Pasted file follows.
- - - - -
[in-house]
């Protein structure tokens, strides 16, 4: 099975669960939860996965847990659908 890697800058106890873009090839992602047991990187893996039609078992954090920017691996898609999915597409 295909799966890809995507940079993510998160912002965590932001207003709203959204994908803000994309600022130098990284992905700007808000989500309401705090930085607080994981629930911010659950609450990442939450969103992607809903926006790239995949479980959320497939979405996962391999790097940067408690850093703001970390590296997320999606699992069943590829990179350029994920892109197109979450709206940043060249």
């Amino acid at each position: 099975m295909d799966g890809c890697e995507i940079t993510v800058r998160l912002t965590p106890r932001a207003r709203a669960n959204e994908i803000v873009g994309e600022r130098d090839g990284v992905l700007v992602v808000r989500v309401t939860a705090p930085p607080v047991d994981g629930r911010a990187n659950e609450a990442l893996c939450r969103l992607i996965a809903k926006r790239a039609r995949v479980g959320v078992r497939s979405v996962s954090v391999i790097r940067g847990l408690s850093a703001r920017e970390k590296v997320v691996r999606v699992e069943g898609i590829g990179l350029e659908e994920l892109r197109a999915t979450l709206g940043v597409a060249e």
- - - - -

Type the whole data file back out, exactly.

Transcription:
[in-house]
């Protein structure tokens, strides 16, 4: 099975669960939860996965847990659908 890697800058106890873009090839992602047991990187893996039609078992954090920017691996898609999915597409 295909799966890809995507940079993510998160912002965590932001207003709203959204994908803000994309600022130098990284992905700007808000989500309401705090930085607080994981629930911010659950609450990442939450969103992607809903926006790239995949479980959320497939979405996962391999790097940067408690850093703001970390590296997320999606699992069943590829990179350029994920892109197109979450709206940043060249």
């Amino acid at each position: 099975m295909d799966g890809c890697e995507i940079t993510v800058r998160l912002t965590p106890r932001a207003r709203a669960n959204e994908i803000v873009g994309e600022r130098d090839g990284v992905l700007v992602v808000r989500v309401t939860a705090p930085p607080v047991d994981g629930r911010a990187n659950e609450a990442l893996c939450r969103l992607i996965a809903k926006r790239a039609r995949v479980g959320v078992r497939s979405v996962s954090v391999i790097r940067g847990l408690s850093a703001r920017e970390k590296v997320v691996r999606v699992e069943g898609i590829g990179l350029e659908e994920l892109r197109a999915t979450l709206g940043v597409a060249e």